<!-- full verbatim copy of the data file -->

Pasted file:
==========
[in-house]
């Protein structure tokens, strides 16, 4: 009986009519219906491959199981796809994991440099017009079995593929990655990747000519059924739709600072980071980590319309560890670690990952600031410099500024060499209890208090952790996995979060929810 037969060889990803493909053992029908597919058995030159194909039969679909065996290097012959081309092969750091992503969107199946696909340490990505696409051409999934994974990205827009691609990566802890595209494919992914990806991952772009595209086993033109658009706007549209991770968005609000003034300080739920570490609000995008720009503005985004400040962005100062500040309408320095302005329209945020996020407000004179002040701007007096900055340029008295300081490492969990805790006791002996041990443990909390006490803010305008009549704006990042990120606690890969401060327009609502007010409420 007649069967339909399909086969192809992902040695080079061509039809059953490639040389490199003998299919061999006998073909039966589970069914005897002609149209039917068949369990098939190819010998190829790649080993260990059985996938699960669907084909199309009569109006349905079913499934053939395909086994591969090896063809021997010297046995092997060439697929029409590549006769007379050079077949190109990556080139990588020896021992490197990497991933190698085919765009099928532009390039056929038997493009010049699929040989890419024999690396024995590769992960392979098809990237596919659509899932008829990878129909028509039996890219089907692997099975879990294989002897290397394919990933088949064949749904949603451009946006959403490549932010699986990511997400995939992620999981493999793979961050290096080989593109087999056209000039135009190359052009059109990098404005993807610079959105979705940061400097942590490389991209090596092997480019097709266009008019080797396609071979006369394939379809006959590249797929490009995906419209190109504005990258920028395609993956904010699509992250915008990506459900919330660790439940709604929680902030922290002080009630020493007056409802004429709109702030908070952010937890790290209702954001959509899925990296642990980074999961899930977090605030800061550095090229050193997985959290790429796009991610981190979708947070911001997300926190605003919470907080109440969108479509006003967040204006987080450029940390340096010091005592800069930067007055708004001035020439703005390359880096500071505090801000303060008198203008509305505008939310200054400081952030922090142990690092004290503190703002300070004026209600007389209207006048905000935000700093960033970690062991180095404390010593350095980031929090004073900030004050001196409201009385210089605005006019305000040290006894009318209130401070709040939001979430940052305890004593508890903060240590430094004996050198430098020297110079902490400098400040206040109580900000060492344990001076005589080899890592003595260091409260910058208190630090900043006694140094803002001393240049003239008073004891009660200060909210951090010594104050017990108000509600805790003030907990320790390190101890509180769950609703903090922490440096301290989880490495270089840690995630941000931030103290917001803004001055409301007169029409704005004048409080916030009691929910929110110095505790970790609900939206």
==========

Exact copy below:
[in-house]
């Protein structure tokens, strides 16, 4: 009986009519219906491959199981796809994991440099017009079995593929990655990747000519059924739709600072980071980590319309560890670690990952600031410099500024060499209890208090952790996995979060929810 037969060889990803493909053992029908597919058995030159194909039969679909065996290097012959081309092969750091992503969107199946696909340490990505696409051409999934994974990205827009691609990566802890595209494919992914990806991952772009595209086993033109658009706007549209991770968005609000003034300080739920570490609000995008720009503005985004400040962005100062500040309408320095302005329209945020996020407000004179002040701007007096900055340029008295300081490492969990805790006791002996041990443990909390006490803010305008009549704006990042990120606690890969401060327009609502007010409420 007649069967339909399909086969192809992902040695080079061509039809059953490639040389490199003998299919061999006998073909039966589970069914005897002609149209039917068949369990098939190819010998190829790649080993260990059985996938699960669907084909199309009569109006349905079913499934053939395909086994591969090896063809021997010297046995092997060439697929029409590549006769007379050079077949190109990556080139990588020896021992490197990497991933190698085919765009099928532009390039056929038997493009010049699929040989890419024999690396024995590769992960392979098809990237596919659509899932008829990878129909028509039996890219089907692997099975879990294989002897290397394919990933088949064949749904949603451009946006959403490549932010699986990511997400995939992620999981493999793979961050290096080989593109087999056209000039135009190359052009059109990098404005993807610079959105979705940061400097942590490389991209090596092997480019097709266009008019080797396609071979006369394939379809006959590249797929490009995906419209190109504005990258920028395609993956904010699509992250915008990506459900919330660790439940709604929680902030922290002080009630020493007056409802004429709109702030908070952010937890790290209702954001959509899925990296642990980074999961899930977090605030800061550095090229050193997985959290790429796009991610981190979708947070911001997300926190605003919470907080109440969108479509006003967040204006987080450029940390340096010091005592800069930067007055708004001035020439703005390359880096500071505090801000303060008198203008509305505008939310200054400081952030922090142990690092004290503190703002300070004026209600007389209207006048905000935000700093960033970690062991180095404390010593350095980031929090004073900030004050001196409201009385210089605005006019305000040290006894009318209130401070709040939001979430940052305890004593508890903060240590430094004996050198430098020297110079902490400098400040206040109580900000060492344990001076005589080899890592003595260091409260910058208190630090900043006694140094803002001393240049003239008073004891009660200060909210951090010594104050017990108000509600805790003030907990320790390190101890509180769950609703903090922490440096301290989880490495270089840690995630941000931030103290917001803004001055409301007169029409704005004048409080916030009691929910929110110095505790970790609900939206």